New Book about the Robert Lipka case, aka the “Rip Van Winkle” spy.
He was an NSA employee who spied for the KGB in the 1960s, went dormant, but got caught in the 1990s. His words:
“When I first got into it, I didn’t realize what it all meant. As I was doing it, I did come to realize and I did try to withdraw numerous times. I’ve lived a life of terror for 30 years that this whole thing would get found out.”—Robert Lipka
Book Description: “Fool’s Mate” tells the true stories of two traitors working different sides of the Cold War.
One is an arrogant, lonely U.S. Army soldier serving in the highly secretive National Security Agency.
The other is an ambitious KGB officer with access to the U.S.S.R.’s most sensitive documents.
Both betray their countries, but their fates and motivations are very different.
At the height of the Cold War in September 1965, disgruntled U.S. soldier Robert Stephan Lipka walked boldly into the U.S.S.R. embassy in Washington, DC.
Inside, he negotiated the sale of highly sensitive National Security Agency documents.
The price he demanded for his treason? A mere four hundred dollars.
The Soviets could not believe their luck.
For the next two years, Lipka delivered a steady stream of important information on U.S. security, before attempting to get out of the spy game as his military enlistment period expired.
The KGB, however, continued their interest in Lipka for several years, eventually dispatching deep-cover Soviet illegals to make re-contact.
As Lipka exited the scene, KGB officer Vasili Mitrokhin planted the seeds of his own treason, which bore unexpected fruit decades later.
With the fall of the Berlin Wall and the imminent collapse of the Soviet Union, Mitrokhin fled to the West, offering a treasure trove of archived KGB files in return for protection.
Hidden within those documents was incriminating evidence against Lipka, who was then living a quiet life in the Amish suburbs of Lancaster, Pennsylvania.
After a lengthy surveillance and sting operation, Lipka was convicted in 1997.
Thirty-two years after first committing treason, he was finally brought to justice—his conviction ending the longest-running open espionage case in U.S. history.
With Lipka’s adamant refusal to cooperate with authorities, it remains unclear just how much American blood he traded for small sums of cash.
“Fool’s Mate” reconstructs the Lipka investigation through the eyes of author John Whiteside, the FBI Special Agent who led the case from start to finish, telling a story as relevant today as it was in 1965.
With the arrest of ten Russian illegals in 2010 and the 2013 release of classified National Security Agency documents by Edward Snowden, “Fool’s Mate” reminds us just how vulnerable national security is to both foreign intelligence services and men like Lipka, willing to sell out their country from within.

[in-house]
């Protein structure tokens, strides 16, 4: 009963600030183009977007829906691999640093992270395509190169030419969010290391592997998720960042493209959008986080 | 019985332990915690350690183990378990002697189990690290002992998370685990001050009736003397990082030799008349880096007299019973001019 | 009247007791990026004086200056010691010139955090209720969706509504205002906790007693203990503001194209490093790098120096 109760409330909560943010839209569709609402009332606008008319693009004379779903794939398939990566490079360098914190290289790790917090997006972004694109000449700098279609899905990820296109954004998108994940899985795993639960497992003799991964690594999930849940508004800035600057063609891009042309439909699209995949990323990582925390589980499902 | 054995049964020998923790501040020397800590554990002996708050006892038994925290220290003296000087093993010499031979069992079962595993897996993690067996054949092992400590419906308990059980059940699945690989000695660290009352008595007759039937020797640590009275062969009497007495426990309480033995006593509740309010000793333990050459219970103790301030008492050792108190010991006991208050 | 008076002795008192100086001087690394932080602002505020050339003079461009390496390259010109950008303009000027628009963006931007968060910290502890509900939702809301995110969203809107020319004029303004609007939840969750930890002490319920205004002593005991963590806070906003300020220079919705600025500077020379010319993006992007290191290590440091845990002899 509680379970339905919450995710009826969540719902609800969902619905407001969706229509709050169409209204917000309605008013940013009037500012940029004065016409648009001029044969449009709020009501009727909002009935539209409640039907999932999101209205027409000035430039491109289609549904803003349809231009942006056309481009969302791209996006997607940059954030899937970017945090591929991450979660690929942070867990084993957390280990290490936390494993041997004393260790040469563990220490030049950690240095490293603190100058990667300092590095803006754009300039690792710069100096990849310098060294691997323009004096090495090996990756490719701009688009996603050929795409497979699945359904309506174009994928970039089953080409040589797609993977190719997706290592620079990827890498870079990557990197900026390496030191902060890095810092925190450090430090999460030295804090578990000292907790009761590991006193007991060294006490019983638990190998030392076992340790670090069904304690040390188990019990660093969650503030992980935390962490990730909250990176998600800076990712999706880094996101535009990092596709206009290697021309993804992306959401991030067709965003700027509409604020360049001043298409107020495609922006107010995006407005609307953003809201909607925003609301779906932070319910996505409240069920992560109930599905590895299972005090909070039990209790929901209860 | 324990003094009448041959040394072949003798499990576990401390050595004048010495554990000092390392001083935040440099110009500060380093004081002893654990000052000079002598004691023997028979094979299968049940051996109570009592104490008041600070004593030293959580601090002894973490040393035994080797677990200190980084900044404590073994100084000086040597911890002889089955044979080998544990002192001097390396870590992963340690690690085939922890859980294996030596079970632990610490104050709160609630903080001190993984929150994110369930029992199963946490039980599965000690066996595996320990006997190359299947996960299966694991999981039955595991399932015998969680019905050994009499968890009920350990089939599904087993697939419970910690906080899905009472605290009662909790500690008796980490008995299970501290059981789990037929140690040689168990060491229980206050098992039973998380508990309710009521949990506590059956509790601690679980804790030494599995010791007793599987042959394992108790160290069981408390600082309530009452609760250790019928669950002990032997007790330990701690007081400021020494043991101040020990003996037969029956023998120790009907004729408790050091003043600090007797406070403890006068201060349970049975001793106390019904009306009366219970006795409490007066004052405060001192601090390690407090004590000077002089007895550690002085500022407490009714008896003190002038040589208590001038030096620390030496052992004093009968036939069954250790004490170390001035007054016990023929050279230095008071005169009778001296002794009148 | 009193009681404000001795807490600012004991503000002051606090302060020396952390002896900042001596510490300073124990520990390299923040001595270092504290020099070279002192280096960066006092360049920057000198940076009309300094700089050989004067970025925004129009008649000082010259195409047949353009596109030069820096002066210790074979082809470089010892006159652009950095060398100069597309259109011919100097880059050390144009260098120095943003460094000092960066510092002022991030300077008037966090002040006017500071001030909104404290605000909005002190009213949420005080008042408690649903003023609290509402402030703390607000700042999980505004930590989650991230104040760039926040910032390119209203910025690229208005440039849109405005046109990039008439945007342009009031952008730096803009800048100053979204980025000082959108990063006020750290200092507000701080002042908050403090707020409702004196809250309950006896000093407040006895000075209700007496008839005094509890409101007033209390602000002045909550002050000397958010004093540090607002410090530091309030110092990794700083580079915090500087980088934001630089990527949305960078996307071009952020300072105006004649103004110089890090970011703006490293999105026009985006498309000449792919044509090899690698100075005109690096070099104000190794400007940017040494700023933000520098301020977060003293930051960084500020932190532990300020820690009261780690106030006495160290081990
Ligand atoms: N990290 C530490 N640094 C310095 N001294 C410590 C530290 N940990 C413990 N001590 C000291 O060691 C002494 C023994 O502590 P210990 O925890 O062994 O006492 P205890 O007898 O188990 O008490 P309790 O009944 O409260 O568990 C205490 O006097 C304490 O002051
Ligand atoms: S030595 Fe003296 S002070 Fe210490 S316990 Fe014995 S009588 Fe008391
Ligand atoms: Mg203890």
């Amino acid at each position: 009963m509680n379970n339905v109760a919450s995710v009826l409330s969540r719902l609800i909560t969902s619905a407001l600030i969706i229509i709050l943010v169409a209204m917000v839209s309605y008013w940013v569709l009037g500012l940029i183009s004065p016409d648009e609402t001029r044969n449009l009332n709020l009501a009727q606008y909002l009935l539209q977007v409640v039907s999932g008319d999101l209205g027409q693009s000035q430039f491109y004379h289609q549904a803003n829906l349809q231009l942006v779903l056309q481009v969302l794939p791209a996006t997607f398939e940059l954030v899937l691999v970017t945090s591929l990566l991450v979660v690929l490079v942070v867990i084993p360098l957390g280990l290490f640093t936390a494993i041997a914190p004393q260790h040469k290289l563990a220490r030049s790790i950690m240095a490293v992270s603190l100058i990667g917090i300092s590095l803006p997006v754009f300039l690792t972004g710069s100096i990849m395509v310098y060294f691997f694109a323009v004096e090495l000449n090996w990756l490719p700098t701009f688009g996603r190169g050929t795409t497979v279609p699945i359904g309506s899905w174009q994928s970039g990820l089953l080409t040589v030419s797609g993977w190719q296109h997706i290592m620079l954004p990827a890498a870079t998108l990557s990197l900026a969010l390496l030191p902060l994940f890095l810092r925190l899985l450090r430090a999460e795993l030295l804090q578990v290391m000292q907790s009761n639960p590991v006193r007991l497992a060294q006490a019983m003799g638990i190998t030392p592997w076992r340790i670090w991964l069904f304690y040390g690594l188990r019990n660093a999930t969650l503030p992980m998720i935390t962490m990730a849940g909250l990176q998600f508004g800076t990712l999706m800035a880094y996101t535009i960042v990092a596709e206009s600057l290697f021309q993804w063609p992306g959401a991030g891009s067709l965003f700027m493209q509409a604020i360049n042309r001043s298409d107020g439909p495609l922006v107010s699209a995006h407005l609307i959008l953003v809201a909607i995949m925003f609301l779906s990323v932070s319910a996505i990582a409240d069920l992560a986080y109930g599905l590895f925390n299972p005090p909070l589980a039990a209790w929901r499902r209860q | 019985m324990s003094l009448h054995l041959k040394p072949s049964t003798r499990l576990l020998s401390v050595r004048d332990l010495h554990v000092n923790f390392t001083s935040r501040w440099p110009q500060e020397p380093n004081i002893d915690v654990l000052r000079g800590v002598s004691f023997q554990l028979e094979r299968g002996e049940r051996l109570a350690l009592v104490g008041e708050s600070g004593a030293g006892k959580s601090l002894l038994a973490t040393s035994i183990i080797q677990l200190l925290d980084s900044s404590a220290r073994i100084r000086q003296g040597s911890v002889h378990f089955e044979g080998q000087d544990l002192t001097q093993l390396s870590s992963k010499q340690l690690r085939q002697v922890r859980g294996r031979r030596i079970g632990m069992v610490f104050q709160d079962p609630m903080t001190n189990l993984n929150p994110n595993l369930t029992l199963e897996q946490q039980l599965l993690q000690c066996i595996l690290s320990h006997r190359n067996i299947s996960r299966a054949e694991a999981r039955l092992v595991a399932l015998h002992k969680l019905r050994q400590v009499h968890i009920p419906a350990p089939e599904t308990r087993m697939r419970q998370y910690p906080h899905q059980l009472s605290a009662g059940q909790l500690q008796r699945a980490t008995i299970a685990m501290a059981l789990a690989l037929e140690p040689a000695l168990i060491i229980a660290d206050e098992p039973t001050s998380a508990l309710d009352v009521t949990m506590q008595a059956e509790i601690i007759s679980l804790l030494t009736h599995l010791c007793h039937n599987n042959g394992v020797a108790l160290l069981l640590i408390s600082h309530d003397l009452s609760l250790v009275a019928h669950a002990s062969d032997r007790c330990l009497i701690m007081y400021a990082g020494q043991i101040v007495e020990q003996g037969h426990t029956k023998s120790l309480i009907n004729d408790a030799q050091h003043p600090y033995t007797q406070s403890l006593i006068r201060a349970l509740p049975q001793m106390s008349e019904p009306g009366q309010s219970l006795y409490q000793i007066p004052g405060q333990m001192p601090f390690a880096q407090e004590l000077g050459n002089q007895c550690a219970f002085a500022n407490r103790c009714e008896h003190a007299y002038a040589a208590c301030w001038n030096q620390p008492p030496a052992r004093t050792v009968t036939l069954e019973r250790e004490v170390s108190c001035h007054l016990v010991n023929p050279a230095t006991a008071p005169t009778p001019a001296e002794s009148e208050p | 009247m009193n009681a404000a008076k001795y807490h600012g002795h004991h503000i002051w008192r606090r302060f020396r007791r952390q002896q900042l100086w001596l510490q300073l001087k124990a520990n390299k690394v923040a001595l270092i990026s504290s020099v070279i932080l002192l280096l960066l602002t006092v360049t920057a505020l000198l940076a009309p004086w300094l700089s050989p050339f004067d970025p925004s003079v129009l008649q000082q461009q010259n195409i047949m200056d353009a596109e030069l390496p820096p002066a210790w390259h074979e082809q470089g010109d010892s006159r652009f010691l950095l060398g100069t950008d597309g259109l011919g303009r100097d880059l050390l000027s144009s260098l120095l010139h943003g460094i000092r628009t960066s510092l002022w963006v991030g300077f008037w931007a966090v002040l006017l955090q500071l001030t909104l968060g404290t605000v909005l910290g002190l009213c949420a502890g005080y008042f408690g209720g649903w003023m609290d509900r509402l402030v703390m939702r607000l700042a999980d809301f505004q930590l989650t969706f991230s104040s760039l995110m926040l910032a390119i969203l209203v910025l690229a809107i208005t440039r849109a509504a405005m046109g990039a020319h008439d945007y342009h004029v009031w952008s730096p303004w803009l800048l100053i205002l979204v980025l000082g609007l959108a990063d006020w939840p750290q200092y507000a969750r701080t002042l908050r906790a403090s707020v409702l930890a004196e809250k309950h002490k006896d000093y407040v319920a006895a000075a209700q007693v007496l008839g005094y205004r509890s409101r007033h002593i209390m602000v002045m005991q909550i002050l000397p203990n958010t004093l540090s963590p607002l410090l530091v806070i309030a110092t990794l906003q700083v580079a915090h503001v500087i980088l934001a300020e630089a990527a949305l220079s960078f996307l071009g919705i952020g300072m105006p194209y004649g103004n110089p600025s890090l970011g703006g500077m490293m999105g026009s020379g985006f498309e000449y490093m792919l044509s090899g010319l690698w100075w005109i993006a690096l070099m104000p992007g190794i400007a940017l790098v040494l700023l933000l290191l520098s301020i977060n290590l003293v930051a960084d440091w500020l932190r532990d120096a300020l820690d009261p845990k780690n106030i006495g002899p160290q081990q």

When Robert Lipka was a 19-year-old soldier in the U.S. Army assigned to the National Security Agency (NSA) at Ft. Meade, Maryland, he made a decision—a decision to betray his country for cash.
From 1964 to 1967, he was assigned to the Collections Bureau, later renamed the Priority Materials Branch.
His principal assignment was to remove classified NSA national defense documents from teleprinters and deliver them to the appropriate departments.
However, Lipka often hid these classified documents on his person to escape detection from NSA security and used a common espionage technique known as a “dead drop” to transfer these documents to the KGB and then retrieve payment at a prearranged site.
Lipka, whose KGB code name was “Rook”, also possessed spy cameras to clandestinely photograph sensitive documents.
In August 1967, Lipka resigned from the Army and moved to Lancaster, Pennsylvania, where he attended college at a local university.
When he left, he took more classified NSA documents with him.
An independent investigation regarding two individuals, Peter and Ingeborg Fischer, indicated that they were most likely German/Russian operatives acting at the behest of the KGB.
The investigation further revealed that the Fischers had made contact with Lipka in 1968.
When the agents discovered that Lipka used to work at NSA, they suspected he had been the spy utilizing the code name “Rook.”
In 1993, based on the information developed from the Fischer investigation and a book written by a former KGB Major General which contained a detailed description of espionage committed by a young soldier at NSA in the mid-1960s, an FBI undercover agent posing as a Russian military intelligence official contacted Lipka.
Because the undercover agent knew his correct code name, Lipka agreed to several face-to-face meetings in Lancaster, Pennsylvania and Baltimore, Maryland.
During these meetings, Lipka complained that the KGB had not paid him enough money for the NSA documents he had transferred and accepted $10,000 as the balance due for his past espionage activities.
With no statute of limitation for espionage, on September 24, 1997, more than 30 years after his crime of betrayal, Lipka was sentenced to 18 years in prison.